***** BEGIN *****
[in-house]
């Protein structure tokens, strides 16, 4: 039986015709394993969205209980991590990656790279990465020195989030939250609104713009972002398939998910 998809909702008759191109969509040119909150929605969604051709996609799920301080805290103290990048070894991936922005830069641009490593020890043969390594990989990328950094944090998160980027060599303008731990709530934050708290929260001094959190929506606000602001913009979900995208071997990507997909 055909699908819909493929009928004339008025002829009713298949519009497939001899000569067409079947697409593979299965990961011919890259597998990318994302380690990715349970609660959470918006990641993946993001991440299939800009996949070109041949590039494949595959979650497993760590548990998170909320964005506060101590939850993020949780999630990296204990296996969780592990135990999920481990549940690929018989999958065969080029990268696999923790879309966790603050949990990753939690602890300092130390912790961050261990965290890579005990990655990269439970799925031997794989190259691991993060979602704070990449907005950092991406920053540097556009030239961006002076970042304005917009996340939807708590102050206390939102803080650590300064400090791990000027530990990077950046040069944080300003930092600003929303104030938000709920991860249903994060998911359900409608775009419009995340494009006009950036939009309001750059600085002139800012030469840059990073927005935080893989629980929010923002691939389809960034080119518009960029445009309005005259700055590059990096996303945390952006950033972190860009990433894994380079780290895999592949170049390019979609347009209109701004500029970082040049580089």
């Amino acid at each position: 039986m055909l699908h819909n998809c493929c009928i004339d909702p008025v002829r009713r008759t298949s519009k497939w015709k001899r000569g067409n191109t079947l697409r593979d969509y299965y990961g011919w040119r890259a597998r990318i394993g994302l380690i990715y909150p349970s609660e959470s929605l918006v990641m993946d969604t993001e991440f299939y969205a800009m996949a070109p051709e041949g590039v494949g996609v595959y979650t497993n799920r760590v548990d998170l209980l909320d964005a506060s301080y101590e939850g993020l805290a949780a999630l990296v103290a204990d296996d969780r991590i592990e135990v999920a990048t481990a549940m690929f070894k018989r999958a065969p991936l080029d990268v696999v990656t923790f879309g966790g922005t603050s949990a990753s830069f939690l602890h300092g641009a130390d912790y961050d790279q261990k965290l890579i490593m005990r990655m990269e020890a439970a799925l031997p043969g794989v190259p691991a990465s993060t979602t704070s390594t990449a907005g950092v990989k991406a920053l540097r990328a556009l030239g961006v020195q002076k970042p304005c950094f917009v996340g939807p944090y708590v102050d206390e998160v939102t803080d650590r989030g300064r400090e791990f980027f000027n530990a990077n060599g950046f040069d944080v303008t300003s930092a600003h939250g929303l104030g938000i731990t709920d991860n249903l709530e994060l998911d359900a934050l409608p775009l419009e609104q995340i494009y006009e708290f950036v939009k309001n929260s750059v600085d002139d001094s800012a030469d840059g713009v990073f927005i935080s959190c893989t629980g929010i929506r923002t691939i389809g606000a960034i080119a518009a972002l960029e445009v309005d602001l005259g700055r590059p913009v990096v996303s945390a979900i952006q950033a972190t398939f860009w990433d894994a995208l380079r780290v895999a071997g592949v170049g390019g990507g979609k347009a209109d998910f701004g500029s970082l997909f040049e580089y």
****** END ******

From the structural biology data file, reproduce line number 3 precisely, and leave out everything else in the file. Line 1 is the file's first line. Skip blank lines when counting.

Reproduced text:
């Amino acid at each position: 039986m055909l699908h819909n998809c493929c009928i004339d909702p008025v002829r009713r008759t298949s519009k497939w015709k001899r000569g067409n191109t079947l697409r593979d969509y299965y990961g011919w040119r890259a597998r990318i394993g994302l380690i990715y909150p349970s609660e959470s929605l918006v990641m993946d969604t993001e991440f299939y969205a800009m996949a070109p051709e041949g590039v494949g996609v595959y979650t497993n799920r760590v548990d998170l209980l909320d964005a506060s301080y101590e939850g993020l805290a949780a999630l990296v103290a204990d296996d969780r991590i592990e135990v999920a990048t481990a549940m690929f070894k018989r999958a065969p991936l080029d990268v696999v990656t923790f879309g966790g922005t603050s949990a990753s830069f939690l602890h300092g641009a130390d912790y961050d790279q261990k965290l890579i490593m005990r990655m990269e020890a439970a799925l031997p043969g794989v190259p691991a990465s993060t979602t704070s390594t990449a907005g950092v990989k991406a920053l540097r990328a556009l030239g961006v020195q002076k970042p304005c950094f917009v996340g939807p944090y708590v102050d206390e998160v939102t803080d650590r989030g300064r400090e791990f980027f000027n530990a990077n060599g950046f040069d944080v303008t300003s930092a600003h939250g929303l104030g938000i731990t709920d991860n249903l709530e994060l998911d359900a934050l409608p775009l419009e609104q995340i494009y006009e708290f950036v939009k309001n929260s750059v600085d002139d001094s800012a030469d840059g713009v990073f927005i935080s959190c893989t629980g929010i929506r923002t691939i389809g606000a960034i080119a518009a972002l960029e445009v309005d602001l005259g700055r590059p913009v990096v996303s945390a979900i952006q950033a972190t398939f860009w990433d894994a995208l380079r780290v895999a071997g592949v170049g390019g990507g979609k347009a209109d998910f701004g500029s970082l997909f040049e580089y």